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Article
September 1993

Granulomatous Hepatitis in Three Children due to Cat-scratch Disease Without Peripheral AdenopathyAn Unrecognized Cause of Fever of Unknown Origin

Author Affiliations

From the Section of General Pediatrics, Division of Diagnostic Referral Service, St Christopher's Hospital for Children, Temple University School of Medicine, Philadelphia, Pa (Dr Malatack), and the Department of Pathology, Children's Hospital of Pittsburgh (Pa), University of Pittsburgh School of Medicine (Dr Jaffe).

Am J Dis Child. 1993;147(9):949-953. doi:10.1001/archpedi.1993.02160330039014
Abstract

• Objective.  —To report the clinical experience of three patients with fever of unknown origin ultimately diagnosed as having cat-scratch granulomatous hepatitis in the absence of peripheral adenopathy.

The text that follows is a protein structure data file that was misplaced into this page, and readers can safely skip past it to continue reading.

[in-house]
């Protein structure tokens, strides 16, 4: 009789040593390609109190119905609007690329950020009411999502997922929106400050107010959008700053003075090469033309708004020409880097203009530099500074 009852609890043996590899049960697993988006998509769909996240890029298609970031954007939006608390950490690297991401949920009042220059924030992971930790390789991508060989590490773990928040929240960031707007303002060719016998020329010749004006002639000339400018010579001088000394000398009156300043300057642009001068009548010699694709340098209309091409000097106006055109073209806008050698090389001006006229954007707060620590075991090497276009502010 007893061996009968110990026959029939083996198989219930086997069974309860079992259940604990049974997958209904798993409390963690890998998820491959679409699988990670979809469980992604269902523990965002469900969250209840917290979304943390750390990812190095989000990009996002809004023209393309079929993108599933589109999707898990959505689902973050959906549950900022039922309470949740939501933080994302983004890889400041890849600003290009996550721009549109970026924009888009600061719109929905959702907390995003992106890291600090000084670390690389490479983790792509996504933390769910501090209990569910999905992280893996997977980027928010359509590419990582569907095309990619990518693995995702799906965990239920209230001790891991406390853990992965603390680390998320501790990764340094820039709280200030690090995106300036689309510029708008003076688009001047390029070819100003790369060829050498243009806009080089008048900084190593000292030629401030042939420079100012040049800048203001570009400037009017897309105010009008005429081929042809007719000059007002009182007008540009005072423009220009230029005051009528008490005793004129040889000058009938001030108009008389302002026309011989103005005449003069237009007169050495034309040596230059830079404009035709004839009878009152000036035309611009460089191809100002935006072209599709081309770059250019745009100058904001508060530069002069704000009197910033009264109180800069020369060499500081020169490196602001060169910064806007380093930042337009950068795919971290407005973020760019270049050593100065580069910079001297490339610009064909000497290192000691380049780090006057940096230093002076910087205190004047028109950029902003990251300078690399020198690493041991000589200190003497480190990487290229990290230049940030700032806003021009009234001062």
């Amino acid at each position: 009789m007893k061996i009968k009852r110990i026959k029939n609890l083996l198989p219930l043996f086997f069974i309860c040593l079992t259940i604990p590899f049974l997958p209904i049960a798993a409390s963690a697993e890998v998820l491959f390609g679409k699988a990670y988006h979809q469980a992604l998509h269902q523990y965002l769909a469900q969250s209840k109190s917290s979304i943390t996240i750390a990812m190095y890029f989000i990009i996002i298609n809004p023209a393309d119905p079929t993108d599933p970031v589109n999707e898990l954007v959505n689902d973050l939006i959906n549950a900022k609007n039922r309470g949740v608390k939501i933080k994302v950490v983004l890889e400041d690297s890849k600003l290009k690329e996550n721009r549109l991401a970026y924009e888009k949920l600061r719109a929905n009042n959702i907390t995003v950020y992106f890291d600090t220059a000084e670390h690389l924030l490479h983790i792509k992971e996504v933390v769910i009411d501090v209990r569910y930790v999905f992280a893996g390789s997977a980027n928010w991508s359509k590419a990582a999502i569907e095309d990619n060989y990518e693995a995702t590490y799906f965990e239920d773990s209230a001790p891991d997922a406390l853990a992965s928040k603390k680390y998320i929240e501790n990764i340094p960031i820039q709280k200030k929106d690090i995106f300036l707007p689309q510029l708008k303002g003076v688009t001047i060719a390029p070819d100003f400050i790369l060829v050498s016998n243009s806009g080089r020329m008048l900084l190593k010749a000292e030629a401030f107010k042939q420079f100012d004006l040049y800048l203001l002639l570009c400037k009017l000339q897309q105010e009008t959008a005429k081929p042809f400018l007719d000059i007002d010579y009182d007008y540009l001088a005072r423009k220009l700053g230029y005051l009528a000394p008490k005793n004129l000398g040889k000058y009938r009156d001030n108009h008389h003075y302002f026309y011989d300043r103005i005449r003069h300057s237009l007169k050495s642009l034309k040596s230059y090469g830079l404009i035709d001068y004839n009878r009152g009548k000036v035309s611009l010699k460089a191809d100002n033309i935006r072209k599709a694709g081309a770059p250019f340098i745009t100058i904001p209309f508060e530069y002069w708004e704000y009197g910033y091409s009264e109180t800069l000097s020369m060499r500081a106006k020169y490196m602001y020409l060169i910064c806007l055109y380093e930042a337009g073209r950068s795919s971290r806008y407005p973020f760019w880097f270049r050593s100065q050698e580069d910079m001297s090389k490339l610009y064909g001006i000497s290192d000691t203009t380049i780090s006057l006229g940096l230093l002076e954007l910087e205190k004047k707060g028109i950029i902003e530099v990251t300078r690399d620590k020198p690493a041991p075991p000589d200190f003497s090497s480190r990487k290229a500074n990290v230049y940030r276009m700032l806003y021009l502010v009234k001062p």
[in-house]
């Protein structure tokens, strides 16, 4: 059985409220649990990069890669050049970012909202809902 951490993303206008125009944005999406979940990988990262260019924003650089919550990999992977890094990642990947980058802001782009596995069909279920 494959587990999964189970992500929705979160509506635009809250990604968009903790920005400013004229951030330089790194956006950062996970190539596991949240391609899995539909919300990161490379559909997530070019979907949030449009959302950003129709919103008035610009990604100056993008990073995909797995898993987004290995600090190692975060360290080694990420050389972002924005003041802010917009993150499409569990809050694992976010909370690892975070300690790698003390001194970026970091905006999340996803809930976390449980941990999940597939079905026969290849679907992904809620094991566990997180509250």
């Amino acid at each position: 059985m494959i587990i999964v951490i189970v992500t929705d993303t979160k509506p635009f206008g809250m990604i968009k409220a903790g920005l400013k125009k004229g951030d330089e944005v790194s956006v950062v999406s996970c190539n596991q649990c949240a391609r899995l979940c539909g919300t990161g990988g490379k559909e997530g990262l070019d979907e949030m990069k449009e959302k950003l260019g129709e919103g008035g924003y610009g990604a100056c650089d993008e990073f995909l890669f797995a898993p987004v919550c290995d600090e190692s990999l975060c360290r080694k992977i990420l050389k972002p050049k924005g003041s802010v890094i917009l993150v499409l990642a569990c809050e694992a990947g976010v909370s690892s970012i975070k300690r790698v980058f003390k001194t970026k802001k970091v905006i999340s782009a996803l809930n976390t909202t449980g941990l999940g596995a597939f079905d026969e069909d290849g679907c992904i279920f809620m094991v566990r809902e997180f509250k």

Design.  —Case-control study.

Setting.  —Referral center at university-based referral practice.

Patients.  —Three children with fever of unknown origin. Follow-up following presentation was 6 months for each patient.

Measurement and Results.  —All three patients with fever of unknown origin were diagnosed radiographically to have multiple hepatic defects. The defects were shown histologically to be granulomatous. Two of the three patients had Warthin-Starry staining bacilli in the granulomas consistent with a diagnosis of Afipia felis. All three had positive cat-scratch skin test results.

Conclusions.  —Cat-scratch disease in the absence of peripheral adenopathy is a heretofore unrecognized cause of fever of undetermined origin and may account for a small, but significant, percentage of children presenting with it.(AJDC. 1993;147:949-953)

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